Regarding nature/essence

Those times when Jesus prayed all night to the Father, did he bring a list of things to be addressed? Or did he pray from the Scriptures? Was it a combination? Was he talking to himself, as some insist (with tongue in cheek)? Or was he speaking as God to God, as others insist? Or is there a way at all to explain what Jesus did when he prayed?

Was the experience one of rest? Ordinary? Or was he in particular turmoil? Well, we know of one time he was in agony. In Gethsemane, he requested release from the burden of his task while remaining committed to doing the Father’s will rather than his own of the moment.

How could someone who may perfectly represent a Person who is the only Person perfectly, at every moment, ask to be released and do his own will?

The answer, in the Christian group I’m from that I’m calling ultra-Protestant, is that Jesus was scripted to do so, to give us the perfect example of laying down one’s own desires before God, even the desire for saving one’s own life.

The answer, for Orthodox Christians, is… Similar, I think, in that Jesus gave us the perfect example of humility before God — he practiced a process of laying down the desire even for life before God. Organically, genuinely, Jesus expressed the reality of his situation to his Father. His free will and choices as a Person have ever been free. Was he demonstrating perfect freedom, yet perfect unity and concert with the Father with whom he is one? I and my Father are one.

In Orthodox theology, Jesus is a Person of the single essence of God, one of Three Who have been revealed to us. Personhood is sovereign to nature. We of the single nature or essence of humanity are individuals first, on the road to becoming persons in the light of God’s single essence and reality. This concept, to me, has become more than a narrative, more than a good book.

I love a good book, don’t get me wrong. But I rise from the sofa where I’ve been fully engaged with reading — observing the world of the mind who created the story — and I go and do and exist and move and have my being. The book travels with me, as elements of the story remain. There are many, many wonderful stories. But I can’t live a story. I must live all dimensions of reality that are given to me.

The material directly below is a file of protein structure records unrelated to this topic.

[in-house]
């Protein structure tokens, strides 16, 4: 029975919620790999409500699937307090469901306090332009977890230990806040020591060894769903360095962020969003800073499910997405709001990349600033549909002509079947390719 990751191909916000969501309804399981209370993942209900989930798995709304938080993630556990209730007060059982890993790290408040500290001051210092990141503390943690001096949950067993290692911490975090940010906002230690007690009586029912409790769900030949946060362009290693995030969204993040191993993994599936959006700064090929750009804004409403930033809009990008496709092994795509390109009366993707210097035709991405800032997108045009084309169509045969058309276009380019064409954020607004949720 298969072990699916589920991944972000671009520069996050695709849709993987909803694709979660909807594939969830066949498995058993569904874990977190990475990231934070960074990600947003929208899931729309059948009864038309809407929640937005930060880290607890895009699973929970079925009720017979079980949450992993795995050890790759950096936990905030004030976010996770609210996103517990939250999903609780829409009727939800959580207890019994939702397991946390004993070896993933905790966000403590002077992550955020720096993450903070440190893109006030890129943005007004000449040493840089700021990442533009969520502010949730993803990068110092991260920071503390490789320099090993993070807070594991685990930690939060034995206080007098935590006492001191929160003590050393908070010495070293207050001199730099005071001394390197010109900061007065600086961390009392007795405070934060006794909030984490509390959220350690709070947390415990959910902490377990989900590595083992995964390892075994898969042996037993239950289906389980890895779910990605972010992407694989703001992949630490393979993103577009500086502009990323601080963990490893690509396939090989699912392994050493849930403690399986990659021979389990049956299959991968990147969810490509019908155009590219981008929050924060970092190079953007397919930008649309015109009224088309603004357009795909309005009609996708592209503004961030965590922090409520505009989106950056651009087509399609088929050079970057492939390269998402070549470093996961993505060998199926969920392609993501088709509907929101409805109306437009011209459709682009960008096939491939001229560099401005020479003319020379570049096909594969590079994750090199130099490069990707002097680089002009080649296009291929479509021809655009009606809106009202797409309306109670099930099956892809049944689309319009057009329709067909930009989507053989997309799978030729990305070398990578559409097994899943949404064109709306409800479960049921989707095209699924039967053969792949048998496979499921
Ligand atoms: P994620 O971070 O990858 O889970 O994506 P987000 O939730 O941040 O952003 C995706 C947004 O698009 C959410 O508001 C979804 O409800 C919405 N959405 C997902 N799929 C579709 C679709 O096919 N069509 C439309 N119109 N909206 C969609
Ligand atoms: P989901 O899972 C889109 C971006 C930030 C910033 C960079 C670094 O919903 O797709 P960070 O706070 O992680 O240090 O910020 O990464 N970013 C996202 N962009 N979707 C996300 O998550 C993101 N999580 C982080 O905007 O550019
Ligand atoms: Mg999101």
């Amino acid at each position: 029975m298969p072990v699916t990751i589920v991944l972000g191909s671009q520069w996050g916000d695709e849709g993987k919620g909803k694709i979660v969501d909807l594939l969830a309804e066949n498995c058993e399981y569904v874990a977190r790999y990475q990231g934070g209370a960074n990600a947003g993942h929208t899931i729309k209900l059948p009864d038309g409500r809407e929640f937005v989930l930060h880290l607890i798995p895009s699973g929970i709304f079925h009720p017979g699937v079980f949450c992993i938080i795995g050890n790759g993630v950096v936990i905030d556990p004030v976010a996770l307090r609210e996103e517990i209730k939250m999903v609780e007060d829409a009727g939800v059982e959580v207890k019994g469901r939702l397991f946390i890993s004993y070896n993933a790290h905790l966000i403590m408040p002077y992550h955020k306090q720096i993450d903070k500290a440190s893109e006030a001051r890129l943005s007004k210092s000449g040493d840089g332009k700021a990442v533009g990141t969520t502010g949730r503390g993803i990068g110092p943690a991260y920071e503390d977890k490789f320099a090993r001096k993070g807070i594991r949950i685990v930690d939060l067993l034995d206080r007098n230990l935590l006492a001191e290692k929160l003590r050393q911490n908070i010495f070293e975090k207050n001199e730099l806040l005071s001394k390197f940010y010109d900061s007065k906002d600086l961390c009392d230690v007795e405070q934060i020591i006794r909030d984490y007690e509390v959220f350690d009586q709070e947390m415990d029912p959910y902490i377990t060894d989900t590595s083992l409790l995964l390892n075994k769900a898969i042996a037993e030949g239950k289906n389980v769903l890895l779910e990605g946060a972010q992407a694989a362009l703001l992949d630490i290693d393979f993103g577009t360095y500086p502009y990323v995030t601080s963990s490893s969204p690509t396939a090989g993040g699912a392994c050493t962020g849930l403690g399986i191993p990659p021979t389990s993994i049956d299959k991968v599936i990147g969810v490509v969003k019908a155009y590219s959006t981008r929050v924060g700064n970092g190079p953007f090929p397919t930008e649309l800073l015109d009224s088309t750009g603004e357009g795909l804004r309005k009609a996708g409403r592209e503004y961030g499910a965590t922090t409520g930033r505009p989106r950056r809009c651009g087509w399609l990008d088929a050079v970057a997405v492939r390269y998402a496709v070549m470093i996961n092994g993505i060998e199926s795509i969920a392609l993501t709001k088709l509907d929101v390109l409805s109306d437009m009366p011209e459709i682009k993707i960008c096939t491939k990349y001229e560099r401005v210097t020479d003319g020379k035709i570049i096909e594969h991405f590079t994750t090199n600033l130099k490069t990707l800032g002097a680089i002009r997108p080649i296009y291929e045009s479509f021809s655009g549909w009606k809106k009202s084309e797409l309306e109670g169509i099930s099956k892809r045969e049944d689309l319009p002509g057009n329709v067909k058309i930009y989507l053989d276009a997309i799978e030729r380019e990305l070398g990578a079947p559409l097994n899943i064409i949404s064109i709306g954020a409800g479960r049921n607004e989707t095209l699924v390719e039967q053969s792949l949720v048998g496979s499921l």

I am more than:

    A character in a book

    A Gentile dog

    A creature who is my own worst enemy

I do, perhaps, fit all of the above descriptions, but I am more than those things.

God does more than:

    Compose a narrative

    Create good and evil characters

    Choose for every moment of time what will happen

He does, perhaps, do all of the above, but he has revealed himself doing more than we can begin to imagine. His ways are completely beyond our ways. We may find helpful analogies for his activities, but we are charged to learn from him, from Himself.

I have been charged to learn from God’s essence. The Father is who I’m referring to when I say God; if I get this, the  Eastern Orthodox are understanding that throughout Old Testament times the title God referred to the Father. But “He” and “God” can also refer to the Trinity of Persons, the nature of the triune Creator/Deity, whose actions are always one and never separated. Therefore, the Trinity came to earth; in fact, the Trinity has always been interacting with the creation.

Still, as Jesus said, no one has seen the Father. The Father is the Source of everything, including the the Son and the Holy Spirit. Perhaps this implies the Father’s complete “otherness” and dominion over all else, as well as, or alternatively, describing us as unable to “see” what the Father is, because he is so other, so beyond. We would die, we are just not and can’t be in the realm of the Father. And this can lend possibility to the thought that the Father/Source could produce/has always produced other Persons to share his same essence (perhaps the “otherness”). And maybe this “production” was different from our “creation”, our creation having started at a point in the beginning (of time; of whatever began; this that began we experience in part and someday will fully know; we won’t ever know God’s own, non-beginning, Personal doings unless he desires to and can reveal them to us without our being exterminated).



In John’s gospel Jesus says, “I and my Father are one,” and, “If you have seen me, you have seen the Father.” Regarding this relationship, there is a choice between two compelling teachings I have received, between two realities:

1. hearing this as Jesus saying “I, a created being, represent the Father perfectly, while being a man like any man (except for God’s choice and determination) and replaceable by any other man” (this is one ultra-Protestant understanding as I have received it); and

2. hearing this as Jesus saying “I represent the Father perfectly — you can begin to recognize this, in part because I’m telling you no one knows who the Father is except the Son and those to whom the Son reveals the Father. As the Son I am, as well, completely unique from any other — you can begin to recognize this, in part because I’m telling you that no one knows who the Son is except the Father” (see Matt. 11:27 and Luke 10:22).

The choice between these two options remains critical, a very live one for me.

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